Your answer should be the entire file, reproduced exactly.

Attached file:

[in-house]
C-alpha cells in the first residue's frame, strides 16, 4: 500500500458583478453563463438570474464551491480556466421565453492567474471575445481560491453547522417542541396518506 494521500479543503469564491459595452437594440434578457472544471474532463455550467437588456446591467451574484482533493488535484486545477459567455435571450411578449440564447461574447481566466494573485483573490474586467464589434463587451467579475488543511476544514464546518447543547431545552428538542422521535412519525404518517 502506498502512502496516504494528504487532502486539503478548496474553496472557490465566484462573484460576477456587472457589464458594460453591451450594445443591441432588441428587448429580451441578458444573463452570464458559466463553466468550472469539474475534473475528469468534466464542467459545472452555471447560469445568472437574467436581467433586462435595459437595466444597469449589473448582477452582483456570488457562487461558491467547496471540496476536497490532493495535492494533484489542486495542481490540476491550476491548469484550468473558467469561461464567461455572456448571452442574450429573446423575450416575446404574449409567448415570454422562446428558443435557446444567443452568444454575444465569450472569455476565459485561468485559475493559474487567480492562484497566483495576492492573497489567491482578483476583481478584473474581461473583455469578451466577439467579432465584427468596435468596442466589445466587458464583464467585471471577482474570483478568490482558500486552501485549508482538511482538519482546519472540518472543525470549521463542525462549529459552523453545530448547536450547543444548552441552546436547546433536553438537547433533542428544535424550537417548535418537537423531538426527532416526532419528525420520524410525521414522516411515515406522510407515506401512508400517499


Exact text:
[in-house]
C-alpha cells in the first residue's frame, strides 16, 4: 500500500458583478453563463438570474464551491480556466421565453492567474471575445481560491453547522417542541396518506 494521500479543503469564491459595452437594440434578457472544471474532463455550467437588456446591467451574484482533493488535484486545477459567455435571450411578449440564447461574447481566466494573485483573490474586467464589434463587451467579475488543511476544514464546518447543547431545552428538542422521535412519525404518517 502506498502512502496516504494528504487532502486539503478548496474553496472557490465566484462573484460576477456587472457589464458594460453591451450594445443591441432588441428587448429580451441578458444573463452570464458559466463553466468550472469539474475534473475528469468534466464542467459545472452555471447560469445568472437574467436581467433586462435595459437595466444597469449589473448582477452582483456570488457562487461558491467547496471540496476536497490532493495535492494533484489542486495542481490540476491550476491548469484550468473558467469561461464567461455572456448571452442574450429573446423575450416575446404574449409567448415570454422562446428558443435557446444567443452568444454575444465569450472569455476565459485561468485559475493559474487567480492562484497566483495576492492573497489567491482578483476583481478584473474581461473583455469578451466577439467579432465584427468596435468596442466589445466587458464583464467585471471577482474570483478568490482558500486552501485549508482538511482538519482546519472540518472543525470549521463542525462549529459552523453545530448547536450547543444548552441552546436547546433536553438537547433533542428544535424550537417548535418537537423531538426527532416526532419528525420520524410525521414522516411515515406522510407515506401512508400517499